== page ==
button.click(function(e){
e.preventDefault();
if(mTrigger) {
button.toggleClass(active);
if(canvasOn){
canvas.toggleClass(active);
}
}
});

submTrigger.click(function(e){
e.preventDefault();

if(mTrigger) {

if($(this).hasClass(active)){ submTrigger.removeClass(active); submenu.removeClass(submenuActive); } else { submTrigger.removeClass(active);$(this).addClass(active);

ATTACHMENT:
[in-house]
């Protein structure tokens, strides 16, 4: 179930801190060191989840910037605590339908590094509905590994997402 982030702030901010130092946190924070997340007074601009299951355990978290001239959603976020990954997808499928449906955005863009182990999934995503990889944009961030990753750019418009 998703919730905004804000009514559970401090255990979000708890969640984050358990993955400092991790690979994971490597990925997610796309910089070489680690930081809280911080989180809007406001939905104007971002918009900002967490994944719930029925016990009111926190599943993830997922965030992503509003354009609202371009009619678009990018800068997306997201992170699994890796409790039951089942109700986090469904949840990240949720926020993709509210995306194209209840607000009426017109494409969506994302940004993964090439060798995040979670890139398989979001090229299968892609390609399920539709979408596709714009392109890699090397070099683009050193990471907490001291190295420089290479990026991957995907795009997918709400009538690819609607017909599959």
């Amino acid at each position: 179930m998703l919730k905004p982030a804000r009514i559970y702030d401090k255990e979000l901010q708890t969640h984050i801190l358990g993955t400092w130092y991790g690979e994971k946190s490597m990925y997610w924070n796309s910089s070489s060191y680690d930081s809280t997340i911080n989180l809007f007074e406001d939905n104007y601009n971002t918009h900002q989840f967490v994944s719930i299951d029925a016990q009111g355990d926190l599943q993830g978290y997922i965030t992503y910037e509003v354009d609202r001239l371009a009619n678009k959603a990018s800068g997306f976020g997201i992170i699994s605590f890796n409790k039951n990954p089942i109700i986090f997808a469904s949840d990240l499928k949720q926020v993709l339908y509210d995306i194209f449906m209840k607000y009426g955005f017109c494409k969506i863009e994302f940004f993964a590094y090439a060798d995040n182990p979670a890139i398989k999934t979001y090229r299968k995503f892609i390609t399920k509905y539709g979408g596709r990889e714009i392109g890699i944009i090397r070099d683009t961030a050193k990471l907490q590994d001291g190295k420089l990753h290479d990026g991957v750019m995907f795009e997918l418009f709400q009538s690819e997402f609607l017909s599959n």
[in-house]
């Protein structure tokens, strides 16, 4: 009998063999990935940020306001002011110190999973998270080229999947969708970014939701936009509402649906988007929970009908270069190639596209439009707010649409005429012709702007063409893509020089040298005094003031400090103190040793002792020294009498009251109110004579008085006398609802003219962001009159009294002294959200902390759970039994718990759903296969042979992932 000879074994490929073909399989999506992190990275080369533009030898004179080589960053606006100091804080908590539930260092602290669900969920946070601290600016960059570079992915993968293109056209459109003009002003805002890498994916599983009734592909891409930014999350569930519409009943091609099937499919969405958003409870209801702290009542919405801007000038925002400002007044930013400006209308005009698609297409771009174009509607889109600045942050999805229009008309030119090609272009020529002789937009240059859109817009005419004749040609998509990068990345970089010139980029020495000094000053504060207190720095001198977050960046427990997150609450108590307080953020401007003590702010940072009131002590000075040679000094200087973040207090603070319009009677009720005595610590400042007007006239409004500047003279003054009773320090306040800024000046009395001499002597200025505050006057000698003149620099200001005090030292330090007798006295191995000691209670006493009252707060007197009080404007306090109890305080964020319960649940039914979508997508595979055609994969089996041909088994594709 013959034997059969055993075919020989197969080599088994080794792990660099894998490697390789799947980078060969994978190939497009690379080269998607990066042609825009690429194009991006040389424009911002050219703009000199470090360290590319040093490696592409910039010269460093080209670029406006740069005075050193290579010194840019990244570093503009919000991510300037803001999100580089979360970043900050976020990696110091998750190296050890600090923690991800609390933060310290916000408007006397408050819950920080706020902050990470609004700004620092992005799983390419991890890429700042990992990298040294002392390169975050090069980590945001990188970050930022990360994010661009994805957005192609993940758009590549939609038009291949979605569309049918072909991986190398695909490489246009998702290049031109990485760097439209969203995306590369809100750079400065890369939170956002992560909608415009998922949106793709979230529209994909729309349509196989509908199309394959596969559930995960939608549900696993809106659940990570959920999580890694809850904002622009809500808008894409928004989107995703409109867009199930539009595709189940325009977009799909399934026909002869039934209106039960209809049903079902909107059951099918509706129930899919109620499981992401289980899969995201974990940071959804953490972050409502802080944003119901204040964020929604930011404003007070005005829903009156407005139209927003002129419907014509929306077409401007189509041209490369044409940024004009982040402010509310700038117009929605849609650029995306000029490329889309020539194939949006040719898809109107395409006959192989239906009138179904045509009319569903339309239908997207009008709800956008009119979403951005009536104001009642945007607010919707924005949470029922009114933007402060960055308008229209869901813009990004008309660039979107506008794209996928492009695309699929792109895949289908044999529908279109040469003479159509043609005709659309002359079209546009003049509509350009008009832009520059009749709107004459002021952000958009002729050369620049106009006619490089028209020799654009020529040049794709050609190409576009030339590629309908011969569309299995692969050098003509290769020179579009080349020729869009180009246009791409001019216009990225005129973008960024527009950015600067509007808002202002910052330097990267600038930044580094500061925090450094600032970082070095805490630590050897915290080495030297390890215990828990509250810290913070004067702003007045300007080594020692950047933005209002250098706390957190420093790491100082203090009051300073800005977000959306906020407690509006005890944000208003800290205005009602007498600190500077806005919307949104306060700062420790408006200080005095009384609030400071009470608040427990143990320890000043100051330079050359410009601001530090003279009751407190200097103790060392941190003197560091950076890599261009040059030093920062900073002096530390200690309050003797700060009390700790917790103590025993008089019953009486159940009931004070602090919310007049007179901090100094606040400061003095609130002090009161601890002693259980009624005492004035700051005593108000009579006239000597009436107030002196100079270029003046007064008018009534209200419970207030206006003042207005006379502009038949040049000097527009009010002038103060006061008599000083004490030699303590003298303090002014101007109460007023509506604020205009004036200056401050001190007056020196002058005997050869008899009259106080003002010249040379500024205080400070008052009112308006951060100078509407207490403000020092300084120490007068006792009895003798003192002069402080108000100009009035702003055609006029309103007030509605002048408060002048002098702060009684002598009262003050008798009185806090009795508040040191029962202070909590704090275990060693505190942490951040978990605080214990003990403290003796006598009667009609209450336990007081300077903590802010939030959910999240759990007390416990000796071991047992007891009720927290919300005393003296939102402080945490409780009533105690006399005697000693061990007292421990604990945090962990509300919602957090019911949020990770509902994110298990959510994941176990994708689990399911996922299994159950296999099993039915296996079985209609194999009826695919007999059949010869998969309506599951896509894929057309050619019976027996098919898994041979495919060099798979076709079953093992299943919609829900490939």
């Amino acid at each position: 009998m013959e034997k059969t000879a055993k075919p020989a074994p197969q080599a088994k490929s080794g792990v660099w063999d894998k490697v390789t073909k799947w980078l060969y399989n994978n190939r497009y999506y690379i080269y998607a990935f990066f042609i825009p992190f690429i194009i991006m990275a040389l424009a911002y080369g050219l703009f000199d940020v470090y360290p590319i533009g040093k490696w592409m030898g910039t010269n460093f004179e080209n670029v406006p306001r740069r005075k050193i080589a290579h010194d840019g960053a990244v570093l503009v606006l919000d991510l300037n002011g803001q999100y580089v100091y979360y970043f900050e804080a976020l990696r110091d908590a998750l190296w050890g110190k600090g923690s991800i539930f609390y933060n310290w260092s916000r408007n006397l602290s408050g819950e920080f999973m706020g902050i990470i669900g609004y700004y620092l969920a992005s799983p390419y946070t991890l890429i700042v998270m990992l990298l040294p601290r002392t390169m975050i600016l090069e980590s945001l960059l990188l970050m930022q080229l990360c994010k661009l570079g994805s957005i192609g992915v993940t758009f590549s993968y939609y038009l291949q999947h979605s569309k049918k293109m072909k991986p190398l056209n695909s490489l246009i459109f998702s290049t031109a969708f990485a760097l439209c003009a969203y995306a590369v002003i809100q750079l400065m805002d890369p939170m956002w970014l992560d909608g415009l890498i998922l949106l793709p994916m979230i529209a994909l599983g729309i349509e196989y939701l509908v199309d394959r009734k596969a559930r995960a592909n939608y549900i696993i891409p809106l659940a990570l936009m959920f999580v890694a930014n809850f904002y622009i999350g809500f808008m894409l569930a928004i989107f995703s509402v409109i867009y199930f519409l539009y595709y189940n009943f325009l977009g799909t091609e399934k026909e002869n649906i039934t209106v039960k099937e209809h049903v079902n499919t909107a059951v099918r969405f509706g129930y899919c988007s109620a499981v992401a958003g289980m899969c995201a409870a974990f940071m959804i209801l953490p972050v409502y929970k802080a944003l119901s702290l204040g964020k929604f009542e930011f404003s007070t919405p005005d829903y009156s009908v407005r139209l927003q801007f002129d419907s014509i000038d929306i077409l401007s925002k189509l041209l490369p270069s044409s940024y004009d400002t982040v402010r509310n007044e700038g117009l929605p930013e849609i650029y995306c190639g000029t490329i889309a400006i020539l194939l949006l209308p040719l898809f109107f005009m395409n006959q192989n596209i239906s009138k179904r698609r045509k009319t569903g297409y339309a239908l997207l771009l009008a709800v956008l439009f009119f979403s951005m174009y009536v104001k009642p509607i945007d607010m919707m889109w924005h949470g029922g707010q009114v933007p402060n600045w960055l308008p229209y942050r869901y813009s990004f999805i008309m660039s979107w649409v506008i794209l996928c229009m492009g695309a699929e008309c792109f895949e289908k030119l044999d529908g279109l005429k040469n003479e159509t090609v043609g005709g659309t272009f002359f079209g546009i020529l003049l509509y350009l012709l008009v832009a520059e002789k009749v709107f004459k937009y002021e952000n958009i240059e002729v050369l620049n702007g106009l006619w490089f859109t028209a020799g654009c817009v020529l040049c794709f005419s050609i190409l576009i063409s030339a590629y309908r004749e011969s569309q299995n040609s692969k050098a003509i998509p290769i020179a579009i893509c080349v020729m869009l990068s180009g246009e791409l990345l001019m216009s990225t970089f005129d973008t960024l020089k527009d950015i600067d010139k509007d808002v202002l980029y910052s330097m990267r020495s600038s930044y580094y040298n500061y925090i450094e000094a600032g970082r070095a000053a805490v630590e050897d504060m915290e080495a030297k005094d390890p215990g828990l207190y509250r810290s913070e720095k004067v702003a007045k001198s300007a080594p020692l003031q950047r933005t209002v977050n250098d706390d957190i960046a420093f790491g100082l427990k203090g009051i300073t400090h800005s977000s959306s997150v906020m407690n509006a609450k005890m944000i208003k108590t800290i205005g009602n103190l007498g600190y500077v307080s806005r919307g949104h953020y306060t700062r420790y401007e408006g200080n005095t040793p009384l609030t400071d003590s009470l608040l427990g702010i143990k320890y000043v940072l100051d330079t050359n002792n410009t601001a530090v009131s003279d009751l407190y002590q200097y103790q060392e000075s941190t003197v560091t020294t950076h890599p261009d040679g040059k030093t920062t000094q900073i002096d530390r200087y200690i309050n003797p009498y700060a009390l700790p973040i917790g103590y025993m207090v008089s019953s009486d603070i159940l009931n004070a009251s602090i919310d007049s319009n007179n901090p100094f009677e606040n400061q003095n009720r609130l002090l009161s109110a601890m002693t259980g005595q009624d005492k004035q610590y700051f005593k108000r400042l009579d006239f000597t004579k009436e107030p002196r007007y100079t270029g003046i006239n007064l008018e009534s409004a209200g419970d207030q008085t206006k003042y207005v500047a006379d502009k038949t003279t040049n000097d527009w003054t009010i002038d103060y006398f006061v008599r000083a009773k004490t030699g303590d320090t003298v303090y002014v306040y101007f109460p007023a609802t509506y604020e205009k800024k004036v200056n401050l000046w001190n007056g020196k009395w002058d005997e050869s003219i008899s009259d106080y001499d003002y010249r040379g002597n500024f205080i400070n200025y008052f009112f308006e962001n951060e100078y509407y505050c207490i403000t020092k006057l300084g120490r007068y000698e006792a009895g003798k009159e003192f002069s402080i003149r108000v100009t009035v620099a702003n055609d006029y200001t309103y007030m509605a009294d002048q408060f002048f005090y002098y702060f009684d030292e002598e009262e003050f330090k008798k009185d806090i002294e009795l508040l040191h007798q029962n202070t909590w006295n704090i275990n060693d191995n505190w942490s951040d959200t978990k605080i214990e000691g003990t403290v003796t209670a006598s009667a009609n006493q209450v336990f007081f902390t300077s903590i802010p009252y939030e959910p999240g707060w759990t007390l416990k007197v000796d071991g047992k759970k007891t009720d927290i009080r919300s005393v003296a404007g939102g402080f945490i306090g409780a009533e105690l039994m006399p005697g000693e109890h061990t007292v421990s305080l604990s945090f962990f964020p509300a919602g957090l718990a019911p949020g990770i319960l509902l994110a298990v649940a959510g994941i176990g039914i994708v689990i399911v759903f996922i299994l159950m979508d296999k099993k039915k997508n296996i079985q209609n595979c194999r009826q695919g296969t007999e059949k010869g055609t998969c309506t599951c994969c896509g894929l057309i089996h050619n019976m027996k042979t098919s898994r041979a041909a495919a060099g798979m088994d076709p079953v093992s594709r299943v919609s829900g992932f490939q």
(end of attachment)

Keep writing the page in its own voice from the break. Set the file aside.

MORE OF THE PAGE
$(this).next(submenuClass).addClass(submenuActive); } } }); } }); } })( jQuery, window, document );  If you want to check the repository of the plugin, here's the link. In the repository, there is more information about it, such as which option does what in the plugin, etc. There is a simple demo as well. The plugin is in development, so I'm searching for feedback on it. I'm okay with best practices, performance, and possibly any suggestions and contributions as well. • Nice little plugin you got there! Representando o Brasil na net - show de bola! What happens if I were to have sub-sub-menus? IE: <ul> <li> <ul> <li> <ul> <li></li> </ul> </li> </ul> </li> </ul> – Jonny Sooter Sep 6 '13 at 18:52 • Valeu, @JonnySooter! Que bom que curtiu! Thanks, I'm glad that you liked! Well, for now I only supported two levels of menus, because this is the use case for most of the times when I need to use it. But I plan to push a update soon that support multiple levels of submenus. I plan too in the next update, to create some methods (like responsiveMenu.init() or responsiveMenu.reset()) and improve the instantiation (like var menu = new responsiveMenu({options});. Keep your eyes on it! – Diego de Oliveira Sep 6 '13 at 20:16 ## 1 Answer Don't be intimidated be the size of the book, I just like to write out and explain in as much detail as possible. Well anyways, I've pretty much re-wrote the whole plugin. I've applied a more object-oriented approach and re-factored the plugin into the Module Design pattern. It's now much easier to add functionality and debug code. I've also added in some safe guards to properly initiate the plugin as well. At the end of the code, and inside it, I've included a few links for reading and watching materials. I highly recommend you go through them as they can explain the concepts demonstrated here a lot better than I can. ;(function ($, window, document, undefined ) {